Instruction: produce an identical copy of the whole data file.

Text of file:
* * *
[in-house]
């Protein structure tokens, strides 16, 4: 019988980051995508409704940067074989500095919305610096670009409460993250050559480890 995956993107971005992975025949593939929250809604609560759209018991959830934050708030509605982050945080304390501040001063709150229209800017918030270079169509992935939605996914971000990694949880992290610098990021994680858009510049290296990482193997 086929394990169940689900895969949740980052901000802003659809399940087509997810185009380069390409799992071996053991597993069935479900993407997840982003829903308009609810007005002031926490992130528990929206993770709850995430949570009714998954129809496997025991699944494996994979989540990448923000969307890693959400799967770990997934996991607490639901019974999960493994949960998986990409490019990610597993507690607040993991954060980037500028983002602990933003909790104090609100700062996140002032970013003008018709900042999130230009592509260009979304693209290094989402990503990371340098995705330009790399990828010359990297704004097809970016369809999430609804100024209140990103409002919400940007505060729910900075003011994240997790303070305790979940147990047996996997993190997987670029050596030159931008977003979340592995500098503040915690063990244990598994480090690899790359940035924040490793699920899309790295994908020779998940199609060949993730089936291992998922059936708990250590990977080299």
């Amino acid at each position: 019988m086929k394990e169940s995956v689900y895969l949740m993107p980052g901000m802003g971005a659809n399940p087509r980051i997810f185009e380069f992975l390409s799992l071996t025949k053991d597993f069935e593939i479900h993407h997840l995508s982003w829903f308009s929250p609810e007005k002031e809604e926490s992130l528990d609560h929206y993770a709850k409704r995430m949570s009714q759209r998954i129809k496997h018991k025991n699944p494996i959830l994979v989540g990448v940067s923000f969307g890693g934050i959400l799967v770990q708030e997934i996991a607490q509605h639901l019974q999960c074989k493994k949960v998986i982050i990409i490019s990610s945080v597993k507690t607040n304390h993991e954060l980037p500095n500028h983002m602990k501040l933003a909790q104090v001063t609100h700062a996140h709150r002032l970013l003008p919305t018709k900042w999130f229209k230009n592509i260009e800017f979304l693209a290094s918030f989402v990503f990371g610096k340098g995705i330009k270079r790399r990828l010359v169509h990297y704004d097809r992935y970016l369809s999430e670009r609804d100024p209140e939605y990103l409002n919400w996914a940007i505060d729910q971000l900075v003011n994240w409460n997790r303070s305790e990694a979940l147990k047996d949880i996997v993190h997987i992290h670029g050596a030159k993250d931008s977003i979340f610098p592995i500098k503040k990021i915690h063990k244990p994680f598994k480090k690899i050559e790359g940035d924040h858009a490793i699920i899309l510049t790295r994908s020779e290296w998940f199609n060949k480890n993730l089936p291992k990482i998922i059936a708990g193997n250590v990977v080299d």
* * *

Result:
[in-house]
């Protein structure tokens, strides 16, 4: 019988980051995508409704940067074989500095919305610096670009409460993250050559480890 995956993107971005992975025949593939929250809604609560759209018991959830934050708030509605982050945080304390501040001063709150229209800017918030270079169509992935939605996914971000990694949880992290610098990021994680858009510049290296990482193997 086929394990169940689900895969949740980052901000802003659809399940087509997810185009380069390409799992071996053991597993069935479900993407997840982003829903308009609810007005002031926490992130528990929206993770709850995430949570009714998954129809496997025991699944494996994979989540990448923000969307890693959400799967770990997934996991607490639901019974999960493994949960998986990409490019990610597993507690607040993991954060980037500028983002602990933003909790104090609100700062996140002032970013003008018709900042999130230009592509260009979304693209290094989402990503990371340098995705330009790399990828010359990297704004097809970016369809999430609804100024209140990103409002919400940007505060729910900075003011994240997790303070305790979940147990047996996997993190997987670029050596030159931008977003979340592995500098503040915690063990244990598994480090690899790359940035924040490793699920899309790295994908020779998940199609060949993730089936291992998922059936708990250590990977080299």
């Amino acid at each position: 019988m086929k394990e169940s995956v689900y895969l949740m993107p980052g901000m802003g971005a659809n399940p087509r980051i997810f185009e380069f992975l390409s799992l071996t025949k053991d597993f069935e593939i479900h993407h997840l995508s982003w829903f308009s929250p609810e007005k002031e809604e926490s992130l528990d609560h929206y993770a709850k409704r995430m949570s009714q759209r998954i129809k496997h018991k025991n699944p494996i959830l994979v989540g990448v940067s923000f969307g890693g934050i959400l799967v770990q708030e997934i996991a607490q509605h639901l019974q999960c074989k493994k949960v998986i982050i990409i490019s990610s945080v597993k507690t607040n304390h993991e954060l980037p500095n500028h983002m602990k501040l933003a909790q104090v001063t609100h700062a996140h709150r002032l970013l003008p919305t018709k900042w999130f229209k230009n592509i260009e800017f979304l693209a290094s918030f989402v990503f990371g610096k340098g995705i330009k270079r790399r990828l010359v169509h990297y704004d097809r992935y970016l369809s999430e670009r609804d100024p209140e939605y990103l409002n919400w996914a940007i505060d729910q971000l900075v003011n994240w409460n997790r303070s305790e990694a979940l147990k047996d949880i996997v993190h997987i992290h670029g050596a030159k993250d931008s977003i979340f610098p592995i500098k503040k990021i915690h063990k244990p994680f598994k480090k690899i050559e790359g940035d924040h858009a490793i699920i899309l510049t790295r994908s020779e290296w998940f199609n060949k480890n993730l089936p291992k990482i998922i059936a708990g193997n250590v990977v080299d």